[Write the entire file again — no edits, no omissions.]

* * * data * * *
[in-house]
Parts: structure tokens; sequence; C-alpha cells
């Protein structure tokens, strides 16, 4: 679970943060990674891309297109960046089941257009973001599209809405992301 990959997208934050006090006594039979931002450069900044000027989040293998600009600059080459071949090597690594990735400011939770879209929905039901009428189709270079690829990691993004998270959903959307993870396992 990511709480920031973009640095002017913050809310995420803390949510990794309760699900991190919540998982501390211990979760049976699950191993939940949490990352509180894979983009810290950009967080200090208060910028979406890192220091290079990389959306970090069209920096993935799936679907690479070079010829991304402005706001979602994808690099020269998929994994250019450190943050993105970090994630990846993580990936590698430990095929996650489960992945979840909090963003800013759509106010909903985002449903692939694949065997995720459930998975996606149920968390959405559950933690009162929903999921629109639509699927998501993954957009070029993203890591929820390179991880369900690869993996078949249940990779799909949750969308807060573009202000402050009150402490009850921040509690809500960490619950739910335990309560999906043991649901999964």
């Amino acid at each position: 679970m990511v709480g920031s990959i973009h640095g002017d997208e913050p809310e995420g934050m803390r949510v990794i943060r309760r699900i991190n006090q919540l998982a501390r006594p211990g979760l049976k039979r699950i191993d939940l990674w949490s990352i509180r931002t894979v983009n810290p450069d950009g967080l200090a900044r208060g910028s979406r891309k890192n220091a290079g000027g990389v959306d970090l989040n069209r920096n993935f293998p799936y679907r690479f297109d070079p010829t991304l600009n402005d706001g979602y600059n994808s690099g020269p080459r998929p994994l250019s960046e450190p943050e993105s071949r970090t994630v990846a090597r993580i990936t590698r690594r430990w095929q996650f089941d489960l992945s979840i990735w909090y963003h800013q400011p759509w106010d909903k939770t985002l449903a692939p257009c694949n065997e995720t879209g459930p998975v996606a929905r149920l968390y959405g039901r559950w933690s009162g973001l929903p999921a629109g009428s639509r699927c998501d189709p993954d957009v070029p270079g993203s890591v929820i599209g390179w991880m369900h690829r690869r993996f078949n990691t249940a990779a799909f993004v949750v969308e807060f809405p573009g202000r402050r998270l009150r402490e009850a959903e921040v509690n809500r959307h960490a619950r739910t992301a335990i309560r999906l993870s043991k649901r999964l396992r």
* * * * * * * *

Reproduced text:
[in-house]
Parts: structure tokens; sequence; C-alpha cells
């Protein structure tokens, strides 16, 4: 679970943060990674891309297109960046089941257009973001599209809405992301 990959997208934050006090006594039979931002450069900044000027989040293998600009600059080459071949090597690594990735400011939770879209929905039901009428189709270079690829990691993004998270959903959307993870396992 990511709480920031973009640095002017913050809310995420803390949510990794309760699900991190919540998982501390211990979760049976699950191993939940949490990352509180894979983009810290950009967080200090208060910028979406890192220091290079990389959306970090069209920096993935799936679907690479070079010829991304402005706001979602994808690099020269998929994994250019450190943050993105970090994630990846993580990936590698430990095929996650489960992945979840909090963003800013759509106010909903985002449903692939694949065997995720459930998975996606149920968390959405559950933690009162929903999921629109639509699927998501993954957009070029993203890591929820390179991880369900690869993996078949249940990779799909949750969308807060573009202000402050009150402490009850921040509690809500960490619950739910335990309560999906043991649901999964």
């Amino acid at each position: 679970m990511v709480g920031s990959i973009h640095g002017d997208e913050p809310e995420g934050m803390r949510v990794i943060r309760r699900i991190n006090q919540l998982a501390r006594p211990g979760l049976k039979r699950i191993d939940l990674w949490s990352i509180r931002t894979v983009n810290p450069d950009g967080l200090a900044r208060g910028s979406r891309k890192n220091a290079g000027g990389v959306d970090l989040n069209r920096n993935f293998p799936y679907r690479f297109d070079p010829t991304l600009n402005d706001g979602y600059n994808s690099g020269p080459r998929p994994l250019s960046e450190p943050e993105s071949r970090t994630v990846a090597r993580i990936t590698r690594r430990w095929q996650f089941d489960l992945s979840i990735w909090y963003h800013q400011p759509w106010d909903k939770t985002l449903a692939p257009c694949n065997e995720t879209g459930p998975v996606a929905r149920l968390y959405g039901r559950w933690s009162g973001l929903p999921a629109g009428s639509r699927c998501d189709p993954d957009v070029p270079g993203s890591v929820i599209g390179w991880m369900h690829r690869r993996f078949n990691t249940a990779a799909f993004v949750v969308e807060f809405p573009g202000r402050r998270l009150r402490e009850a959903e921040v509690n809500r959307h960490a619950r739910t992301a335990i309560r999906l993870s043991k649901r999964l396992r």